The Enhanced ACE Clinical Exome™ Test
Sequencing of >20,000 genes plus augmented coverage of >8,000 medically associated genes with >6,000 of these finished*
Example of a pathogenic variant found by the ACE Clinical Exome Test that would have been missed by standard exome.
ACE Clinical Exome Test is a Next–Generation Sequencing (NGS)-based test designed to provide a molecular genetic diagnosis for patients whose clinical assessment indicates a likely genetic basis to their disorder but that genetic etiology is unknown. The ACE Clinical Exome Test “finishes” over 6,000 clinically important genes, covering > 99% of all exonic bases at an average depth of ≥ 20x, a depth sufficient to call heterozygous variants with confidence. It is based on the ACE Platform, ensuring high accuracy sequencing, variant calling, and interpretation for enhanced diagnostic yield.
* > 99% of exonic bases at ≥ 20x coverage
Enhanced coverage of over 8,000 genes of clinical importance
Clinically interpretable non-exonic content
World-class clinical interpretation and medical review
What is Exome Sequencing?
The human exome is the complete collection of regions of the genome that encode protein i.e., all the protein-coding exons of all the protein-coding genes. These regions of the genome are the best understood and therefore the most biomedically interpretable.
Whole exome sequencing is the process of selecting and then sequencing these regions of the genome using NGS technology. A whole exome sequencing test therefore involves sequencing the patient’s exome in a single test with the aim of arriving at a diagnosis, rather than choosing individual genes to sequence. Exome sequencing offers potential advantages over traditional genetic testing by reducing costs and time to diagnosis, and making difficult molecular diagnoses possible.
When to Order the ACE Clinical Exome Test
Exome sequencing is an appropriate test for individuals with a condition that is suspected to be caused by a variant(s) in a single gene (i.e., a Mendelian condition). The American College of Medical Genetics issued a policy statement outlining the following indications for diagnostic testing via exome/genome sequencing:
- The etiology of the patient’s disorder is likely genetic but no specific genetic test is clinically available for the disorder in question.
- The genetic disorder in question demonstrates a high degree of genetic heterogeneity, i.e., there are many genes that cause a patient’s condition and it may be inefficient both in terms of time and cost to sequence them all individually.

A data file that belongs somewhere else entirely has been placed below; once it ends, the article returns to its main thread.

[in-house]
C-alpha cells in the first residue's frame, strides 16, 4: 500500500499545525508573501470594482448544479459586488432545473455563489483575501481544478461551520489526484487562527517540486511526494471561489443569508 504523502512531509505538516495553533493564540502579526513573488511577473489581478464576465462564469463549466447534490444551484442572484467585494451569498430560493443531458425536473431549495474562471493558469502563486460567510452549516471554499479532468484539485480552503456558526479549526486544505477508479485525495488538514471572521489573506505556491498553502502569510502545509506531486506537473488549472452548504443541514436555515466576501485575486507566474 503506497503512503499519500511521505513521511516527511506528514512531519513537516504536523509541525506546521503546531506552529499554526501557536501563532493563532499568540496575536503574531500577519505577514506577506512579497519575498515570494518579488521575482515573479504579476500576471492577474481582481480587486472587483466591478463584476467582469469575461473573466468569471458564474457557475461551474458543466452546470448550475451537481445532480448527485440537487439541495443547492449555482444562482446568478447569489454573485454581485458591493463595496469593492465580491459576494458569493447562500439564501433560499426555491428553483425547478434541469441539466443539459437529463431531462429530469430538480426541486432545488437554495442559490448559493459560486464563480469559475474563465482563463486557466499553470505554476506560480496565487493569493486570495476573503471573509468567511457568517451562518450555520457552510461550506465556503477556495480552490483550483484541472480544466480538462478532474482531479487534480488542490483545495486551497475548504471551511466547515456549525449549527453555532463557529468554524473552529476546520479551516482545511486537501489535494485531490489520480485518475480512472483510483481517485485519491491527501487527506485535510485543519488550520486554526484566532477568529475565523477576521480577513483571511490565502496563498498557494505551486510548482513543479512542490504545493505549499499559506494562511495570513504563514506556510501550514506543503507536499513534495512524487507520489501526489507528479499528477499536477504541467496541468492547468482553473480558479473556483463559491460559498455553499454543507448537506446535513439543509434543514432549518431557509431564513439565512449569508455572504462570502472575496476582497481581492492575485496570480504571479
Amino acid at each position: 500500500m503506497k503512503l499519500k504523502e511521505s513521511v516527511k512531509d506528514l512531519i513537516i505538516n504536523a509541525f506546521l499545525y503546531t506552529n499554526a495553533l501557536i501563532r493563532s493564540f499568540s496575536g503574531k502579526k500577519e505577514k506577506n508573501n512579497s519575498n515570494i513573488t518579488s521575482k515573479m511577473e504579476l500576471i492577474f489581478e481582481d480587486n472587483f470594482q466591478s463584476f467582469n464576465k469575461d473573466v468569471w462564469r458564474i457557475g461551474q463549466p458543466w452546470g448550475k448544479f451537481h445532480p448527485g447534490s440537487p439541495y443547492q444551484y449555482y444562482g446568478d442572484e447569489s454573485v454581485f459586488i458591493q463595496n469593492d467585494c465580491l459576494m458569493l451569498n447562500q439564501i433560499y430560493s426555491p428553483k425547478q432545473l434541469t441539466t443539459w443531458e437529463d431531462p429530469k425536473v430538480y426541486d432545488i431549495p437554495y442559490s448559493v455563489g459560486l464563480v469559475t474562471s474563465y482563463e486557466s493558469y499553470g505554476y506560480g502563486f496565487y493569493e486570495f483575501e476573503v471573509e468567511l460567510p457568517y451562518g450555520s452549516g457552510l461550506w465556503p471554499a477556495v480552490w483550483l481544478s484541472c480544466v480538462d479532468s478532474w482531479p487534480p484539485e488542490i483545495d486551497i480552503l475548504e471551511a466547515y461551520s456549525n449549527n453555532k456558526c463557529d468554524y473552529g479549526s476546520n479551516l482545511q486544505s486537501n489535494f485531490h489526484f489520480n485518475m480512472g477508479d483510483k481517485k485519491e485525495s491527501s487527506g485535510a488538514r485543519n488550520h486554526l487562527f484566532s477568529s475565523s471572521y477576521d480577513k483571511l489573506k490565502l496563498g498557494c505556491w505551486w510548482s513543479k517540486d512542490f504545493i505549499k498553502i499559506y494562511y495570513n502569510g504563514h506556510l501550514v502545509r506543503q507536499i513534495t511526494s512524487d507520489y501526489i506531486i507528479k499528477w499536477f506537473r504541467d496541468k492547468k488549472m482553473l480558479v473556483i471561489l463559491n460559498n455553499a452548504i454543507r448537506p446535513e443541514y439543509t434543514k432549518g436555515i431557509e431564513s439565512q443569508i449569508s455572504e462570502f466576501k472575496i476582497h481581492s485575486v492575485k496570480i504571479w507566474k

- The etiology of the patient’s disorder is likely genetic and the patient has had genetic testing for their disorder but this has not provided a diagnosis.
Genet Med. 2012 Aug;14(8):759-61
Exome Sequencing Consultation
If you would like assistance in determining if the ACE Clinical Exome Test is appropriate for your patient, you may contact us by by calling 650-752-1349, or by emailing us at email@example.com. Please use a secure email system if transmitting any protected health information (PHI).
How Does the ACE Clinical Exome Test Compare with Conventional Exome Sequencing Tests?
Unlike other exome sequencing platforms, the ACE Clinical Exome has been specifically designed to enhance diagnostic yield for clinical care. The ACE Clinical Exome has several major features that are not addressed by standard exome sequencing platforms: a high level of gene finishing, and inclusion of non-exonic interpretable content.
- Gene Finishing
- While standard exome sequencing platforms attempt to capture the protein-coding regions of the genome, they routinely exhibit incomplete coverage of biomedically important genes. In contrast, single gene tests/gene panel tests generally involve sequencing all of the coding bases of a gene, as well as the intron-exon boundaries. The ACE Clinical Exome Test was designed with the aim of “finishing” the biomedically interpretable genes in the exome to a similar standard as single gene sequencing. As a result, the ACE Clinical Exome Test provides the highest available level of biomedical gene coverage in an exome platform, increasing sensitivity to detect potentially pathogenic variants in these genes.
- Non-exonic Interpretable Content
- While the majority of known pathogenic variants reside within the coding regions of genes, there are many well-characterized pathogenic variants located in introns, UTRs, promoters, etc. The presence of such non-exonic variants is not generally detected using standard exome platforms since only exonic content is captured and sequenced. The ACE Clinical Exome Test has been designed to include these biomedically relevant variants.